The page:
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A fairytale is a type of short story that typically features European folkloric fantasy characters, such as dwarves, elves, fairies, giants, gnomes, goblins, mermaids, trolls, or witches, and usually magic or enchantments. Fairytales may be distinguished from other folk narratives such as legends (which generally involve belief in the veracity of the events described) and explicitly moral tales, including beast fables.
In less technical contexts, the term is also used to describe something blessed with unusual happiness, as in "fairytale ending" (a happy ending) or "fairytale romance" (though not all fairytales end happily). Colloquially, a "fairytale" or "fairy story" can also mean any farfetched story or tall tale; it is used especially of any story that not only is not true, but could not possibly be true. Legends are perceived as real; fairytales may merge into legends, where the narrative is perceived both by teller and hearers as being grounded in historical truth. However, unlike legends and epics, they usually do not contain more than superficial references to religion and actual places, people, and events; they take place once upon a time rather than in actual times.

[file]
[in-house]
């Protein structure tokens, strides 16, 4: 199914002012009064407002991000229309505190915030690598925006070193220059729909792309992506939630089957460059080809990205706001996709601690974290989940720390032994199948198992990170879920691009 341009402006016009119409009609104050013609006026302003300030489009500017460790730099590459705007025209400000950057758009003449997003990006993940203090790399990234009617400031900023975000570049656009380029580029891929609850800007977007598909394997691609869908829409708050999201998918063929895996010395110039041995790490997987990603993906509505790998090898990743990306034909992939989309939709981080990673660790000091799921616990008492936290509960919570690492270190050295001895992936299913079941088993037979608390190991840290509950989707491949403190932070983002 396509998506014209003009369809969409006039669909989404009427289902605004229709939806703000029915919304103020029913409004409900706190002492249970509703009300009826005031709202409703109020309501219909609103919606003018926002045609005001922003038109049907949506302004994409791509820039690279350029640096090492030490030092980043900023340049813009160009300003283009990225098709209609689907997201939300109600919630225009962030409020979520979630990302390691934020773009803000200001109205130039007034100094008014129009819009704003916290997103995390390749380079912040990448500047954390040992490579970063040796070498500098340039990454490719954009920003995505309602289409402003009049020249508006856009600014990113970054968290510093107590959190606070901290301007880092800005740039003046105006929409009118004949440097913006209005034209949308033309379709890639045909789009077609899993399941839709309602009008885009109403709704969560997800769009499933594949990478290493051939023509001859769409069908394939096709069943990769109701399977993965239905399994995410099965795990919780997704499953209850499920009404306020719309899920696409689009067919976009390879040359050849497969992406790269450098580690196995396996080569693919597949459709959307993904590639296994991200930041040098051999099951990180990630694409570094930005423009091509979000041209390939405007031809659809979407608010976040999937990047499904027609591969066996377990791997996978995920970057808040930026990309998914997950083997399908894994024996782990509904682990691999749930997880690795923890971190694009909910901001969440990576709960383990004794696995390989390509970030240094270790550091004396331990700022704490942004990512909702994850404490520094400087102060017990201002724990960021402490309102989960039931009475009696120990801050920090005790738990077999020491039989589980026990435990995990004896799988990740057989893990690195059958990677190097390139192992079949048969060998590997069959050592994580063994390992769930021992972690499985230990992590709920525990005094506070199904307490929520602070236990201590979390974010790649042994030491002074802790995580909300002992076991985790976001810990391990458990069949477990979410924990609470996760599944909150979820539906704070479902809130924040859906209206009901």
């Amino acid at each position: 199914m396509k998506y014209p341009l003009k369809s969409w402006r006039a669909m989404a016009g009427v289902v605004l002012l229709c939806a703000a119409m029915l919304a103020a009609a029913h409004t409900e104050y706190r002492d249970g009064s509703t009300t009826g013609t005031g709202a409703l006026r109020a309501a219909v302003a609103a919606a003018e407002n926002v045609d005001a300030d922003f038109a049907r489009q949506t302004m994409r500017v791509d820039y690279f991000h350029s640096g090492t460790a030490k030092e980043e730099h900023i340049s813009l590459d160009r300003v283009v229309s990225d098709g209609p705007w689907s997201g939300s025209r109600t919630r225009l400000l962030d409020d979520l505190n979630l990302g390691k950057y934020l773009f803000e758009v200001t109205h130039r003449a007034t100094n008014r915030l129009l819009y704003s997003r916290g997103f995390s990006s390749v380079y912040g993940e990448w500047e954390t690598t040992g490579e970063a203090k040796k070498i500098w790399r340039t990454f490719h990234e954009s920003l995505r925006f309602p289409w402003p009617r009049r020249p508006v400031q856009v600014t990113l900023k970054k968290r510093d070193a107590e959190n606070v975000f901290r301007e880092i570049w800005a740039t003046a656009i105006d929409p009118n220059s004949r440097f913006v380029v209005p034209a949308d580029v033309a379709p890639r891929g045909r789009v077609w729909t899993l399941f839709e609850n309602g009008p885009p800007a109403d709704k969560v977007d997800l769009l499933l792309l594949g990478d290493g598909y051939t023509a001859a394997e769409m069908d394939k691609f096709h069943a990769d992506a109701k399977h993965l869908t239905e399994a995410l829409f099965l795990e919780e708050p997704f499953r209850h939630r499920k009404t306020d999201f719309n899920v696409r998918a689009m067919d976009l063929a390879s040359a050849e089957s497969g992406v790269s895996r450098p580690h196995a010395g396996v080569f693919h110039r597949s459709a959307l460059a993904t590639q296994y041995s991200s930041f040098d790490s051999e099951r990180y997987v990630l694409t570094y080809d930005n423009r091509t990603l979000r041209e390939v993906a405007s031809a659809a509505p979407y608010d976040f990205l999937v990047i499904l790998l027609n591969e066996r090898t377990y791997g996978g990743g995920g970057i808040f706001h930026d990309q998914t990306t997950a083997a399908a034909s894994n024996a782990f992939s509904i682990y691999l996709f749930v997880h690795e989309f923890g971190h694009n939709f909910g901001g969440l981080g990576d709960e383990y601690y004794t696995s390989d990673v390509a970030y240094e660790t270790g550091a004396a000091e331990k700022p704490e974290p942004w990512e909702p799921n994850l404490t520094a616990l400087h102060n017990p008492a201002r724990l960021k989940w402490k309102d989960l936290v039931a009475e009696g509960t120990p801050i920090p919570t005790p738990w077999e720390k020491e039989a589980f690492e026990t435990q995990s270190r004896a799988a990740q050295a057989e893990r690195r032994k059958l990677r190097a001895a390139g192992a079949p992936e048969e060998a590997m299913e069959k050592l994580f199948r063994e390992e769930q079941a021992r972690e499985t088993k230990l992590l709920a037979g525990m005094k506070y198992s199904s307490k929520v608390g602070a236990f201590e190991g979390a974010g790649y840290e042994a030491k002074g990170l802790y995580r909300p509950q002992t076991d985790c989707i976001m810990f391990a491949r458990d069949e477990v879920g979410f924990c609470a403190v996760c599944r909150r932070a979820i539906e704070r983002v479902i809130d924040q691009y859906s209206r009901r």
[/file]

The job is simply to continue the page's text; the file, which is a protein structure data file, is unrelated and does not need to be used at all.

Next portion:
Fairytales are found in oral and in literary form. The history of the fairytale is particularly difficult to trace because only the literary forms can survive. Still, the evidence of literary works at least indicates that fairytales have existed for thousands of years, although not perhaps recognized as a genre; the name "fairytale" was first ascribed to them by Madame d'Aulnoy in the late 17th century. Many of today's fairytales have evolved from centuries-old stories that have appeared, with variations, in multiple cultures around the world. Fairytales, and works derived from fairy tales, are still written today.
The older fairytales were intended for an audience of adults, as well as children, but they were associated with children as early as the writings of the précieuses; the Brothers Grimm titled their collection Children's and Household Tales, and the link with children has only grown stronger with time.
Folklorists have classified fairytales in various ways. The Aarne-Thompson classification system and the morphological analysis of Vladimir Propp are among the most notable. Other folklorists have interpreted the tales' significance, but no school has been definitively established for the meaning of the tales.